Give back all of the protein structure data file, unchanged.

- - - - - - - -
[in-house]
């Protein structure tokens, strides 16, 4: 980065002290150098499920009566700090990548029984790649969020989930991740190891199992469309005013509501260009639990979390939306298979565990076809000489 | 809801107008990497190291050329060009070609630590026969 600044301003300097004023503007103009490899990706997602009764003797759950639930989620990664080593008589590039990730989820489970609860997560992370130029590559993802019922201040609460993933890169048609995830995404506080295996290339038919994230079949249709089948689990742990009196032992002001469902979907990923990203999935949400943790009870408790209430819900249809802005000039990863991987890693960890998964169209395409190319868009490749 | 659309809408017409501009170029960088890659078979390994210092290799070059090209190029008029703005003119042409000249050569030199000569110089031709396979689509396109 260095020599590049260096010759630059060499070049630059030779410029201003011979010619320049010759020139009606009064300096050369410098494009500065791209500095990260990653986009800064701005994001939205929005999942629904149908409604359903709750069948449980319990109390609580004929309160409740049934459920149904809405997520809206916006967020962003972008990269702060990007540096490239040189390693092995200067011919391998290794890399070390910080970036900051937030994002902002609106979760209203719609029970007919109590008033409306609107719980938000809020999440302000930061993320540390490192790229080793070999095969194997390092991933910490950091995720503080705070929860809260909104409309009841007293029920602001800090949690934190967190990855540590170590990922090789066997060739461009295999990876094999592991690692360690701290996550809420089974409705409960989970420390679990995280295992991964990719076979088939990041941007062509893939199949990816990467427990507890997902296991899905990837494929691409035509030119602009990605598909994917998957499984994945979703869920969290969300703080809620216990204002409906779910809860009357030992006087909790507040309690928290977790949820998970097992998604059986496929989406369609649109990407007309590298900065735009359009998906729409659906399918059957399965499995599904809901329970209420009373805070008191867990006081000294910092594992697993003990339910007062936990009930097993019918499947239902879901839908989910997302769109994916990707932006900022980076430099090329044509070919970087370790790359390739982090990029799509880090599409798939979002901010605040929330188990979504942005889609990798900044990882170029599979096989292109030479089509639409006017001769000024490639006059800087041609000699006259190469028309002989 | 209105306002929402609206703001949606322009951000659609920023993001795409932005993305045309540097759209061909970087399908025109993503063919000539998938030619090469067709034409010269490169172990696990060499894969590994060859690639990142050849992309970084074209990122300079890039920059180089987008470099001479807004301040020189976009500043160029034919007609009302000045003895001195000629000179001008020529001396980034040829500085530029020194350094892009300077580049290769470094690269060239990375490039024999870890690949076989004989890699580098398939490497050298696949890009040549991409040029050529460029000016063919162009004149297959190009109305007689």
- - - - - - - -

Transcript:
[in-house]
């Protein structure tokens, strides 16, 4: 980065002290150098499920009566700090990548029984790649969020989930991740190891199992469309005013509501260009639990979390939306298979565990076809000489 | 809801107008990497190291050329060009070609630590026969 600044301003300097004023503007103009490899990706997602009764003797759950639930989620990664080593008589590039990730989820489970609860997560992370130029590559993802019922201040609460993933890169048609995830995404506080295996290339038919994230079949249709089948689990742990009196032992002001469902979907990923990203999935949400943790009870408790209430819900249809802005000039990863991987890693960890998964169209395409190319868009490749 | 659309809408017409501009170029960088890659078979390994210092290799070059090209190029008029703005003119042409000249050569030199000569110089031709396979689509396109 260095020599590049260096010759630059060499070049630059030779410029201003011979010619320049010759020139009606009064300096050369410098494009500065791209500095990260990653986009800064701005994001939205929005999942629904149908409604359903709750069948449980319990109390609580004929309160409740049934459920149904809405997520809206916006967020962003972008990269702060990007540096490239040189390693092995200067011919391998290794890399070390910080970036900051937030994002902002609106979760209203719609029970007919109590008033409306609107719980938000809020999440302000930061993320540390490192790229080793070999095969194997390092991933910490950091995720503080705070929860809260909104409309009841007293029920602001800090949690934190967190990855540590170590990922090789066997060739461009295999990876094999592991690692360690701290996550809420089974409705409960989970420390679990995280295992991964990719076979088939990041941007062509893939199949990816990467427990507890997902296991899905990837494929691409035509030119602009990605598909994917998957499984994945979703869920969290969300703080809620216990204002409906779910809860009357030992006087909790507040309690928290977790949820998970097992998604059986496929989406369609649109990407007309590298900065735009359009998906729409659906399918059957399965499995599904809901329970209420009373805070008191867990006081000294910092594992697993003990339910007062936990009930097993019918499947239902879901839908989910997302769109994916990707932006900022980076430099090329044509070919970087370790790359390739982090990029799509880090599409798939979002901010605040929330188990979504942005889609990798900044990882170029599979096989292109030479089509639409006017001769000024490639006059800087041609000699006259190469028309002989 | 209105306002929402609206703001949606322009951000659609920023993001795409932005993305045309540097759209061909970087399908025109993503063919000539998938030619090469067709034409010269490169172990696990060499894969590994060859690639990142050849992309970084074209990122300079890039920059180089987008470099001479807004301040020189976009500043160029034919007609009302000045003895001195000629000179001008020529001396980034040829500085530029020194350094892009300077580049290769470094690269060239990375490039024999870890690949076989004989890699580098398939490497050298696949890009040549991409040029050529460029000016063919162009004149297959190009109305007689």